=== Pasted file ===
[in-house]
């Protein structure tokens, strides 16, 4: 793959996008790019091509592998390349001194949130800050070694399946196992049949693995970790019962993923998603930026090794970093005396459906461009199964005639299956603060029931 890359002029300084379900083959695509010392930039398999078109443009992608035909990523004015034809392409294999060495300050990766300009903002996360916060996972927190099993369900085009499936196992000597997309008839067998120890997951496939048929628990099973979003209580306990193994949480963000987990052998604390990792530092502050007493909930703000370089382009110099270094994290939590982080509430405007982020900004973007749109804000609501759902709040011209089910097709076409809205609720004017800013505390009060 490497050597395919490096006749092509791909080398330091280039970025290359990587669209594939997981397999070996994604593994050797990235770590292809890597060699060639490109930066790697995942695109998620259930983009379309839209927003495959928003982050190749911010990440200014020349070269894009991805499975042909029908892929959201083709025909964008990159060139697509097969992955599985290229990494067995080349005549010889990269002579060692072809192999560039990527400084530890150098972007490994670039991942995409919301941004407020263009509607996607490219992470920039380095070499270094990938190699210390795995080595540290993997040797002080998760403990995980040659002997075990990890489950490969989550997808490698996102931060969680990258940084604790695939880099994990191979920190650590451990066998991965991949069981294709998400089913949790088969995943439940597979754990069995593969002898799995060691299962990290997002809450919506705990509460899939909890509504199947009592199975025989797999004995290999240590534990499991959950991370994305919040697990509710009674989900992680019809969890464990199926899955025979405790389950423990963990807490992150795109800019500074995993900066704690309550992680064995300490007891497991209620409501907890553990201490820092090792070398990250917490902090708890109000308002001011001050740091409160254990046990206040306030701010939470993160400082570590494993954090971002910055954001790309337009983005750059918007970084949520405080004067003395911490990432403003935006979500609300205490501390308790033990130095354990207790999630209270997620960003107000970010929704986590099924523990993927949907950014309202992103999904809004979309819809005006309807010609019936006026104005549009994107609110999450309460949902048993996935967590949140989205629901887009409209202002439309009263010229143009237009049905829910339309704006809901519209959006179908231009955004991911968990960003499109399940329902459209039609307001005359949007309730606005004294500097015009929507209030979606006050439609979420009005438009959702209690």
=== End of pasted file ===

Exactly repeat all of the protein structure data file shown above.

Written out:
[in-house]
């Protein structure tokens, strides 16, 4: 793959996008790019091509592998390349001194949130800050070694399946196992049949693995970790019962993923998603930026090794970093005396459906461009199964005639299956603060029931 890359002029300084379900083959695509010392930039398999078109443009992608035909990523004015034809392409294999060495300050990766300009903002996360916060996972927190099993369900085009499936196992000597997309008839067998120890997951496939048929628990099973979003209580306990193994949480963000987990052998604390990792530092502050007493909930703000370089382009110099270094994290939590982080509430405007982020900004973007749109804000609501759902709040011209089910097709076409809205609720004017800013505390009060 490497050597395919490096006749092509791909080398330091280039970025290359990587669209594939997981397999070996994604593994050797990235770590292809890597060699060639490109930066790697995942695109998620259930983009379309839209927003495959928003982050190749911010990440200014020349070269894009991805499975042909029908892929959201083709025909964008990159060139697509097969992955599985290229990494067995080349005549010889990269002579060692072809192999560039990527400084530890150098972007490994670039991942995409919301941004407020263009509607996607490219992470920039380095070499270094990938190699210390795995080595540290993997040797002080998760403990995980040659002997075990990890489950490969989550997808490698996102931060969680990258940084604790695939880099994990191979920190650590451990066998991965991949069981294709998400089913949790088969995943439940597979754990069995593969002898799995060691299962990290997002809450919506705990509460899939909890509504199947009592199975025989797999004995290999240590534990499991959950991370994305919040697990509710009674989900992680019809969890464990199926899955025979405790389950423990963990807490992150795109800019500074995993900066704690309550992680064995300490007891497991209620409501907890553990201490820092090792070398990250917490902090708890109000308002001011001050740091409160254990046990206040306030701010939470993160400082570590494993954090971002910055954001790309337009983005750059918007970084949520405080004067003395911490990432403003935006979500609300205490501390308790033990130095354990207790999630209270997620960003107000970010929704986590099924523990993927949907950014309202992103999904809004979309819809005006309807010609019936006026104005549009994107609110999450309460949902048993996935967590949140989205629901887009409209202002439309009263010229143009237009049905829910339309704006809901519209959006179908231009955004991911968990960003499109399940329902459209039609307001005359949007309730606005004294500097015009929507209030979606006050439609979420009005438009959702209690």